For the longest time, I couldn’t see Massive Attack as a person, or any collection of people. I thrived off the ensnarement, the feeling of blackness encroaching, measured with a surreal clarity. And, really, the group has swirled into one of the shadow-like entities that their music evokes, as members fade out, guest vocalists fade in, and Robert '3D' Del Naja grips the helm. Ritual Spirit carries the torch of that polymorphic enigma – but something’s changed. A foul wind blows. Spectres have slipped through the storm-grey ramparts of Heligoland. Walls collapse. But this is no undoing – MA thrives on dilapidation.
First things first. Chances are, you’ve heard that Bristol’s most infamous ghoul, Tricky, has crept back into the Massive Attack camp. He departed in 1995 to grow his own necrotic power after calling Maximquaye to the earth, and had no need to haunt his former mates ever since. But here he is today, on the last track – and now you ask me, should we be excited about this, Lee?
Well, sure, but wait until you hear Roots Manuva on 'Dead Editors'. Jesus, man. The prodigal grime rapper of Ninja Tune infamy comes in slick as a hot blade through butter, and steps deep into woofer-shaking beats that bounce heavy through MA’s eerie choirs and intricate gadget ensembles (which, perhaps because of “Teardrop” and House, always remind me of hospital tech). Add the mystery of Manuva himself – when he says “what does would it take to get back to the blackness, he could refer to the night sky void, or the hole in our eyes, or the more obvious racial connotation – and you’ve got MA’s most beguiling urban ode since the gritty soliloquies of Blue Lines.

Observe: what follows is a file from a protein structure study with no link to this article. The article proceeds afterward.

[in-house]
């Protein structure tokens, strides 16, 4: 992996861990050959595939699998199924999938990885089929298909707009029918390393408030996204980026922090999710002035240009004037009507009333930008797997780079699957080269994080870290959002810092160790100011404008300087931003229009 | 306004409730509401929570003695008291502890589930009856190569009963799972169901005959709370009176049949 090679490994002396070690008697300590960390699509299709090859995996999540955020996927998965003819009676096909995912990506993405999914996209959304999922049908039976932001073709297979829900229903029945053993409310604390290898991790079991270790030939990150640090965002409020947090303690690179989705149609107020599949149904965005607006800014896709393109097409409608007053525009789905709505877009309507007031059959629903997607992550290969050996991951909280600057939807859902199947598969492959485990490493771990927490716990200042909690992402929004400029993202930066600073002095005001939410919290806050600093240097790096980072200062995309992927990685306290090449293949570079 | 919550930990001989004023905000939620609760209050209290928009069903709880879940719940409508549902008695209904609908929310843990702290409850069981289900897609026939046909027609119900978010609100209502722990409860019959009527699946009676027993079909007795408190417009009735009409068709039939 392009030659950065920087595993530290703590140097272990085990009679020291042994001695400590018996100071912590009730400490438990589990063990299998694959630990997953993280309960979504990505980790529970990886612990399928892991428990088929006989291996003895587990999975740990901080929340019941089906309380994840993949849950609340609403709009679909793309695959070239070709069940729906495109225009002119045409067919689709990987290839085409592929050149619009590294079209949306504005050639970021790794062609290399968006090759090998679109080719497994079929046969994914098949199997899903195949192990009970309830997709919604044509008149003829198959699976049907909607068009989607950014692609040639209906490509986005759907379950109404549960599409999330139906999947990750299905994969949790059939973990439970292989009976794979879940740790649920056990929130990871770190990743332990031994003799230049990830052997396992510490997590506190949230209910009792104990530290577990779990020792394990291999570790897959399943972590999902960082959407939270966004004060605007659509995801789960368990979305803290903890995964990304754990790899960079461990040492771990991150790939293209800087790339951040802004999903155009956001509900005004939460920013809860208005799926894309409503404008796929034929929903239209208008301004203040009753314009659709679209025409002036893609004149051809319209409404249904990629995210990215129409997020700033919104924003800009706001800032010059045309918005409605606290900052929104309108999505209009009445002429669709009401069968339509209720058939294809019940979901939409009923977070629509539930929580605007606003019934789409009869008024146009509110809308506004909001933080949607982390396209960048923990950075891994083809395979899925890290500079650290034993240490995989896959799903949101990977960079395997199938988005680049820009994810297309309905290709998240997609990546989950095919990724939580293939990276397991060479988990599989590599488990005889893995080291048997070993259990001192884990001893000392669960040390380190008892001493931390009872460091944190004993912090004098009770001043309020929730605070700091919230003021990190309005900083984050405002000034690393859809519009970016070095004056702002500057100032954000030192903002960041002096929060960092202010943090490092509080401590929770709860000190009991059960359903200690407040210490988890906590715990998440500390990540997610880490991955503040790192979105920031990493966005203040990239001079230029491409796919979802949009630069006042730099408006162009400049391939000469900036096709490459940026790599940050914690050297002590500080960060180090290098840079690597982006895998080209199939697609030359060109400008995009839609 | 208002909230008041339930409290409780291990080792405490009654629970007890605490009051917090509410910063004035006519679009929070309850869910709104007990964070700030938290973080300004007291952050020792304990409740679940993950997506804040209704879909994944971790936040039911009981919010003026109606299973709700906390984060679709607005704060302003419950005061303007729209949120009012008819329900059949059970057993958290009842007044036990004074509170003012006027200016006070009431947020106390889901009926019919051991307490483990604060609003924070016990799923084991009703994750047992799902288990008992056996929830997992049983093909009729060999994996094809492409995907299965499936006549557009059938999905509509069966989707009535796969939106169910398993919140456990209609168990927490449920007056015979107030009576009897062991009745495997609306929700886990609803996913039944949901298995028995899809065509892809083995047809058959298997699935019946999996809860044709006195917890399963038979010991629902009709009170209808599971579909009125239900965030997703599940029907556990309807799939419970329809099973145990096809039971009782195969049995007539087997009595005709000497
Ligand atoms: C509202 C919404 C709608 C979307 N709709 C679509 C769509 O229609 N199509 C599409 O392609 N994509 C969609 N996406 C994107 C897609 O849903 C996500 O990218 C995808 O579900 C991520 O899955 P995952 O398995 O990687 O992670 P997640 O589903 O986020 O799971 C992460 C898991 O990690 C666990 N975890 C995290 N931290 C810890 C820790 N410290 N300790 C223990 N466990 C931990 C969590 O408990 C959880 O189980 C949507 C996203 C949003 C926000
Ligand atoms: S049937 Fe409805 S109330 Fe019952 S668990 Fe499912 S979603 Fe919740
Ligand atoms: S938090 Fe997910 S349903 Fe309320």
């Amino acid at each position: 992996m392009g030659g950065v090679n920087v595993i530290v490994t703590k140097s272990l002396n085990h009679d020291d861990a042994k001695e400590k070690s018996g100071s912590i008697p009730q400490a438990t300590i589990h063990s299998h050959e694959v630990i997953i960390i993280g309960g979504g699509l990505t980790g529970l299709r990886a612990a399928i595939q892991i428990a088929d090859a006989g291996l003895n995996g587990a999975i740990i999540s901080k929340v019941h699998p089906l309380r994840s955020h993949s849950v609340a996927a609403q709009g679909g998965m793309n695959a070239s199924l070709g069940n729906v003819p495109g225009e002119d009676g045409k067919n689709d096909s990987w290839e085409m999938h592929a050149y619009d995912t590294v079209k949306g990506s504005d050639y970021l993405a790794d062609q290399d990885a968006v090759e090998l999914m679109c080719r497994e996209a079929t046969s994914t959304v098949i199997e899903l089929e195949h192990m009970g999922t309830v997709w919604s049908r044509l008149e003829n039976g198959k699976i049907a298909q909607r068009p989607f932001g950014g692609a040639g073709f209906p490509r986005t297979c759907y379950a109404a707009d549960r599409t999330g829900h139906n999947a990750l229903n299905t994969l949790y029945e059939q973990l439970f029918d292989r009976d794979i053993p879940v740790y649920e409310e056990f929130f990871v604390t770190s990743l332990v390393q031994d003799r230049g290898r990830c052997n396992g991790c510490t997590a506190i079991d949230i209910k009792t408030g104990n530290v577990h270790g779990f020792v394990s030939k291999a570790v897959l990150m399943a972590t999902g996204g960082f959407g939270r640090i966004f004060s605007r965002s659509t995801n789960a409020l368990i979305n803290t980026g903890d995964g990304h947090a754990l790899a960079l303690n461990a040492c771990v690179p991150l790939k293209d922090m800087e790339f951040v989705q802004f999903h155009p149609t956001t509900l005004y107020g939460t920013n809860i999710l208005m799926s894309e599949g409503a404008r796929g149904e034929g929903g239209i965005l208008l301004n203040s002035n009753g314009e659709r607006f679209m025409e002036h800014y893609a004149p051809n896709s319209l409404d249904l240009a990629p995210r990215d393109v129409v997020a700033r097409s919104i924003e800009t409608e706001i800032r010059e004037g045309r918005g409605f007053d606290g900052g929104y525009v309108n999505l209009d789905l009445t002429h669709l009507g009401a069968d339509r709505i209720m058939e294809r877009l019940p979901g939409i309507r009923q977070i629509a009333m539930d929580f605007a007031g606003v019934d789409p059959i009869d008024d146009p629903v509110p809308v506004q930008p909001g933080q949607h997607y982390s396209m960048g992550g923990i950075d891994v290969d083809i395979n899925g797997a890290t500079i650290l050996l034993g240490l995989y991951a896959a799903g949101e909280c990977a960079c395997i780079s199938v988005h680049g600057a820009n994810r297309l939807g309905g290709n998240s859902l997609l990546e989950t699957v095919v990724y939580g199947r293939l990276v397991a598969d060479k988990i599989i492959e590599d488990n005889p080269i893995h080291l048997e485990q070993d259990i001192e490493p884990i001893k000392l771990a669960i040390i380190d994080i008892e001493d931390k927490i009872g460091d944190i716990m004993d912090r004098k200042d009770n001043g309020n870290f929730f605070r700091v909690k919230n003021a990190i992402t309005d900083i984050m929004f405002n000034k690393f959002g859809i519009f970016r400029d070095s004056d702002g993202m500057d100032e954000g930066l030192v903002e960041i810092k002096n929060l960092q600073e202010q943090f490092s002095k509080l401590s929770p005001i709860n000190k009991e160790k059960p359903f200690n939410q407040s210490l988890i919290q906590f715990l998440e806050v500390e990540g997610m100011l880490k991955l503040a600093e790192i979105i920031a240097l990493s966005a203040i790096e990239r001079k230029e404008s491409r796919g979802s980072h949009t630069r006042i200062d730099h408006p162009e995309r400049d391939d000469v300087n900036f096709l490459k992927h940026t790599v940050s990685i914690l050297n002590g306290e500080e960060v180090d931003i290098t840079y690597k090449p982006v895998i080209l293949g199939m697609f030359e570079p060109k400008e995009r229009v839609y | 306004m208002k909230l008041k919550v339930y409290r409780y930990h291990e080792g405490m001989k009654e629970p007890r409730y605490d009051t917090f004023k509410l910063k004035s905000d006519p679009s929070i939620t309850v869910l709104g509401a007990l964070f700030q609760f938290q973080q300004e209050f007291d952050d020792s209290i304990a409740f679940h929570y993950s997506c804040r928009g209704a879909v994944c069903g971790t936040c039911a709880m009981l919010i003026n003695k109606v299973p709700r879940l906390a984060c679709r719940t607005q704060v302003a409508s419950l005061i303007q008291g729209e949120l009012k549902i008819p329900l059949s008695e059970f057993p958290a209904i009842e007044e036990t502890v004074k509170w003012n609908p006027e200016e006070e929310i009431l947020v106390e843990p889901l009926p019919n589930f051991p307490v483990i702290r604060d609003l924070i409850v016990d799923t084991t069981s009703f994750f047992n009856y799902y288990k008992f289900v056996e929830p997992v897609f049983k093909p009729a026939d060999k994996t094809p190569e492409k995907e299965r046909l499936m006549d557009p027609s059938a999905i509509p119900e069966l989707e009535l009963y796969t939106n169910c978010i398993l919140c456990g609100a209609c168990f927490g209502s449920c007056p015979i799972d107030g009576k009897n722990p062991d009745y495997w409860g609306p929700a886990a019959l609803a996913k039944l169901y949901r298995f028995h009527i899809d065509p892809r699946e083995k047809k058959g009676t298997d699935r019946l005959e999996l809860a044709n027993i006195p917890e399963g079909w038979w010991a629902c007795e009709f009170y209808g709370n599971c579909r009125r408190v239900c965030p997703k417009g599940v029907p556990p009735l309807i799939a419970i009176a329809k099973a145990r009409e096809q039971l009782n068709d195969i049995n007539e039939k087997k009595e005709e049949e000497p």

The other invaders to turn MA upside down are Young Fathers, the Scottish rap trio who send seismic shockwaves wherever they land. Like 'Dead Editors', 'Voodoo In My Blood' shakes down the ponderous soundscapes, this time with a relentless analogue throb reminiscent of Young Fathers’ own output. Paired with 3D’s creeping guitar vines and the guests’ downright sinister refrain (”wipe that cheeky grin and come on down”), it’s another jolt to the old MA schema.
Now, yeah, the second half of the EP kills too, but with a more familiar misty choke. Though the title track is the least memorable one on Ritual Spirit, that’s not Azekel’s fault – his icy falsetto ballad is just inevitably overshadowed by the delicious piano sulk of 'Take It There'. Mmm. Tricky and 3D interweave like – like – fuck it, like two voices that know exactly what powers they possess to infiltrate and captivate, that Tricky’s strength is to stagger and 3D’s is to glide. Like this is their turf, and it’s always been theirs, and it’s just taken 20 years to reclaim it together.
In itself, then, Ritual Spirit tantalises with the promise of a staggering force should the next LP surface soon. But it also invites lots of questions – like, can we expect more appearances from Tricky? (Please? Pretty please?) Also, will we see another unworldly siren grace the new lineup? MA’s most glorious moments – 'Teardrop', 'Unfinished Symphony', 'Protection' – gained their angelic light from women, after all, so I was disappointed to see a lack thereof on the EP. Maybe that’s me being nitpicky, though, as the only major flaw in Ritual Spirit is that it’s not an album. Massive Attack remain less a band, and more an institute of entropy, the light that pierces through the black hole, the frontrunners of a genre that they outran over a decade ago. Let the ramparts fall, then.
9Lee Adcock's Score